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Climate orgs. mobilize labor for greener R.I.

Two Rhode Island environmental groups look to reduce emission, create job opportunities

As various forces in Rhode Island work toward a more sustainable future, two environmental organizations in the Ocean State have focused on making labor a key player in the transition. The organizations, Renew Rhode Island Coalition and Climate Jobs Rhode Island, both aim to guide state legislators toward fostering an economy that offers more green jobs. 


Baylor Fox-Kemper, professor of earth, environmental and planetary sciences, explained that both Renew R.I. and Climate Jobs R.I. share goals of “transitioning away from fossil fuels towards carbon-neutral sources like solar,” as well as reducing carbon emissions from transportation, heating and food production. He also noted that both groups look to reduce emissions to net zero by 2050, and that both value justice and the creation of job opportunities during the transition to renewables.


Monica Huertas, co-chair of Renew R.I., said that one of their main goals is to stop the “whack-a-mole” politics approach to climate solutions. Formed in the early months of 2020, the group focuses on unifying climate change, environmental justice and labor justice in a combined approach, Huertas said. In terms of incorporating labor into the climate action movement , she said “one can’t really work without the other,” emphasizing the importance of cooperation between climate and labor activists. The coalition also strives to give underrepresented groups, especially “Black and brown peoples,” a voice at the policy-making table in the transition to a green economy, she added.


Patrick Crowley, secretary-treasurer for the R.I. American Federation of Labor and Congress of Industrial Organizations, speaking on behalf of Climate Jobs Rhode Island, said his group was founded more recently in early 2021. Climate Jobs, he said, represents an effort to “encourage collaboration between the labor movement and the environmental movement” in pursuing policies that will reduce emissions. Crowley noted that Climate Jobs wants to ensure a “just transition toward a more sustainable economy.” According to Climate Jobs RI,  a “Just Transition” entails “a legislative mandate requiring the inclusion of the voices of stakeholders in the labor movement, the environmental movement (and) the racial justice movement, along with voices of private industry.” 


Both Huertas and Crowley noted that the recent hurricanes Ida and Henri only further emphasize the importance of their respective organizations’ work.


While each group may share some similarities in missions, the strategies they have adopted differentiate them. The focus of Climate Jobs right now is working with the Climate Jobs National Resource Center and Cornell University to “finalize a report” that they believe will be “a road map for attaining the goals of the Act on Climate,” Crowley said. He cited two recent accomplishments as the hiring of both a lead organizer and a policy researcher to “help grow the organization.”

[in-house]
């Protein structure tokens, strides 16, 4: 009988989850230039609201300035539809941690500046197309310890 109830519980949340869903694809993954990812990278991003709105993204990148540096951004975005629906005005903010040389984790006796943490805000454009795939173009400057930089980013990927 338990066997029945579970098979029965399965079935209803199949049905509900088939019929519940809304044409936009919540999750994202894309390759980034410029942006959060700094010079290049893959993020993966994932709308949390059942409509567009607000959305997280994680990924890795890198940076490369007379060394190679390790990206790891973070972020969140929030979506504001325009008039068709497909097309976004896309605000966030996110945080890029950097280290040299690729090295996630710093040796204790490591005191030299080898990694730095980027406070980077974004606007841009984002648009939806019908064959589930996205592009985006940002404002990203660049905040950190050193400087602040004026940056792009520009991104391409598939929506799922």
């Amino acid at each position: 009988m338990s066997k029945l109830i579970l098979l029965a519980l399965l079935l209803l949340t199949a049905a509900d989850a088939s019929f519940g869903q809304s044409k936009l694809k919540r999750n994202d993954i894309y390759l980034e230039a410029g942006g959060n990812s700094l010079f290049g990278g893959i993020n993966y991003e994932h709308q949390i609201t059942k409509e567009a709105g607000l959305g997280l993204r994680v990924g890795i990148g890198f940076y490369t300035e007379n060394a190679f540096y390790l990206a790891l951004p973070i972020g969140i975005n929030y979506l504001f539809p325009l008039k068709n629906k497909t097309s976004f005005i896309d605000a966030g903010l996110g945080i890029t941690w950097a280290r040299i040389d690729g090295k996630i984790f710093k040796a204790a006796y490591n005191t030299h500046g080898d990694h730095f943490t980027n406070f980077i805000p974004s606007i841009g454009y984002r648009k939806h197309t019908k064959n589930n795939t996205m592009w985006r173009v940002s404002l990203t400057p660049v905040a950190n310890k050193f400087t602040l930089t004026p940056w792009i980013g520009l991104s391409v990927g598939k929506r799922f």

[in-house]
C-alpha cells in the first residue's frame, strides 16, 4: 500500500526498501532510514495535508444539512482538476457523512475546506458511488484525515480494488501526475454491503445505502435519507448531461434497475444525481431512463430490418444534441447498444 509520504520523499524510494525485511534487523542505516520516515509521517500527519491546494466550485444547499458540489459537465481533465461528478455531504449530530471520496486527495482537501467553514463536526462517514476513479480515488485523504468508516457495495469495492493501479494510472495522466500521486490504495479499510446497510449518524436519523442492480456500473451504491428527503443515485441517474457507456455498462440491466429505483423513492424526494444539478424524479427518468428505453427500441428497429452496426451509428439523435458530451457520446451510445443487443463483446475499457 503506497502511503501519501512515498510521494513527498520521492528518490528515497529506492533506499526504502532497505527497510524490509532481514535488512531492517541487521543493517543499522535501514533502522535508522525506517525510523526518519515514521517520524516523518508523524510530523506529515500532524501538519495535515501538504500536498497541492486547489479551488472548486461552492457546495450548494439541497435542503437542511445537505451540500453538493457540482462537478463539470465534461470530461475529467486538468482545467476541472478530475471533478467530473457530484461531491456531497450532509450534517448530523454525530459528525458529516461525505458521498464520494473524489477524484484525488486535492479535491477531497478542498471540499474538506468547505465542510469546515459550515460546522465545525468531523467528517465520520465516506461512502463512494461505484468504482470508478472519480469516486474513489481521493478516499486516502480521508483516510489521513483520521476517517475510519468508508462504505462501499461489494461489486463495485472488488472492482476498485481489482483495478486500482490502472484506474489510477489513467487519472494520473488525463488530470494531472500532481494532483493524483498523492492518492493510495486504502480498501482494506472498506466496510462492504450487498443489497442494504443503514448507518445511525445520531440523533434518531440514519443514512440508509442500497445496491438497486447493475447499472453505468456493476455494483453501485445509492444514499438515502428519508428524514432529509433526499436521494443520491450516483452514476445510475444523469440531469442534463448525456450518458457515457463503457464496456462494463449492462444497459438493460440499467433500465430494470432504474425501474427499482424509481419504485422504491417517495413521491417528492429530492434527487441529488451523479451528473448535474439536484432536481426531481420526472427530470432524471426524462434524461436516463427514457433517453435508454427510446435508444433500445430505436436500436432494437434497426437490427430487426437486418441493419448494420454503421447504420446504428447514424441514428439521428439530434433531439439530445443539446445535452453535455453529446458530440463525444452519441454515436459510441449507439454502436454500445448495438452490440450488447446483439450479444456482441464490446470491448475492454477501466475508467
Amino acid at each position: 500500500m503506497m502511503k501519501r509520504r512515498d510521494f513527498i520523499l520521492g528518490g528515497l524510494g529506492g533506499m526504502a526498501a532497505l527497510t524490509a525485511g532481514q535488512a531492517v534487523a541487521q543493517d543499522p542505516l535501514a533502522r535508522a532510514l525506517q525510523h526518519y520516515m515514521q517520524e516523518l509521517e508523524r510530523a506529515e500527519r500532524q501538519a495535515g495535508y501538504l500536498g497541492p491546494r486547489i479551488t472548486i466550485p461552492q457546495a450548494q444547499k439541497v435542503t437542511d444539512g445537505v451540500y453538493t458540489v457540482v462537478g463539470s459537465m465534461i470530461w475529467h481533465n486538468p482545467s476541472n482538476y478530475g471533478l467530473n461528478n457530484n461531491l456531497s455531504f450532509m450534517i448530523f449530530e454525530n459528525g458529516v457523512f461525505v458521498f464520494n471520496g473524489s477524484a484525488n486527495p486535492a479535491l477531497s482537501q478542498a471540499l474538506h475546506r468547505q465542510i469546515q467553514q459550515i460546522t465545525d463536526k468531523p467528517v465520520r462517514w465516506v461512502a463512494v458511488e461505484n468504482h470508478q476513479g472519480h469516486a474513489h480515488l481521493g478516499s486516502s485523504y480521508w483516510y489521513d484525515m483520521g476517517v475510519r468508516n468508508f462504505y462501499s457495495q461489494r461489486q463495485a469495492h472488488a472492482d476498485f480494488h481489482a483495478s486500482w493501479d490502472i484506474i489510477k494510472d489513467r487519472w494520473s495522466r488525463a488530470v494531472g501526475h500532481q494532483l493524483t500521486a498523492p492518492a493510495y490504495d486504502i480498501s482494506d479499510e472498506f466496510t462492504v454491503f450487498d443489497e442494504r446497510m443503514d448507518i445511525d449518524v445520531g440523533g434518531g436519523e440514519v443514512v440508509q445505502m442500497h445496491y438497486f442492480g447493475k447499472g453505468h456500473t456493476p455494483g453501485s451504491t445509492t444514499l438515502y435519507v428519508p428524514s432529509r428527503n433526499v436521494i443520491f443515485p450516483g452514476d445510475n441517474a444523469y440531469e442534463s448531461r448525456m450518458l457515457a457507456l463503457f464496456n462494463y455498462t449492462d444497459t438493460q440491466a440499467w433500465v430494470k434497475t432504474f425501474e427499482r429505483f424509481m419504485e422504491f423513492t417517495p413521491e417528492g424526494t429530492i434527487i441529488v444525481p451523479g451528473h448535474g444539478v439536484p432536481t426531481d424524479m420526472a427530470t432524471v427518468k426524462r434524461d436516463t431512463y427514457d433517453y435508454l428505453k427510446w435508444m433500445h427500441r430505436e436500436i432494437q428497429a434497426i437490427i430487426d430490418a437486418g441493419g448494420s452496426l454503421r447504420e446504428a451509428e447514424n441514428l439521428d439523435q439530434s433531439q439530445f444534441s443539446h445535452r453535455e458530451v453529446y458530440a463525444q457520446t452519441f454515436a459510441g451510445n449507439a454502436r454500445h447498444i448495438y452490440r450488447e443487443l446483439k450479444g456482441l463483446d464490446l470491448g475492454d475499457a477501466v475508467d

Fox-Kemper said he “agrees with” Climate Jobs’ “principles that relate to a measurable, scientific approach to reaching net zero emissions by 2050.” He noted that Climate Jobs’ desire to see measurable progress by 2030 was “commendable” as “pre-2030 cuts are just as important as cuts closer to 2050.”


The primary work of Renew RI currently includes focusing on city-designated Green Justice Zones in the Port of Providence, Washington Park and other locations; working to create affordable and sustainable housing available to locals and continuing to grow its “coalition of grassroots organizations,” Huertas said. When speaking on the recent accomplishments of the group, Huertas noted that Renew RI helped to bring “over 600 testifiers” to the state house in the last legislative session to speak on climate-related legislation.


Renew RI is “betting on the Green New Deal” by focusing on jobs, housing and incorporating partners to realize those goals, Fox-Kemper said, which “would drive RI toward a cleaner future.”


When asked about Renew RI, Crowley stated he had insufficient knowledge about the group to comment. Huertas, when asked about Climate Jobs, said they tend to “put band-aids on issues that are quickly wearing off” and characterized Climate Jobs members as “moderates” as she emphasized the need for “radical changes.” Huertas noted that “a sprinkling of justice is not real justice ... and we want justice in its truest form.” She also stated that more moderate reform has made it more challenging to pass the type of legislation Renew RI would like to see. 


J. Timmons Roberts, professor of environment and society and sociology, noted that Climate Jobs is “taking a more insider strategy” while Renew RI is more of an “outsider” in terms of their work and lobbying. He concluded that “it’s most effective to have both” since “reforms only happen when there’s a ‘radical flank’” but that “someone needs to propose reforms that can fly.”


Regardless of which group affiliation or lobbying approach Rhode Islanders prefer, Fox-Kemper said that “what we cannot afford to do is nothing, because climate change will collect on that loan from future generations.”



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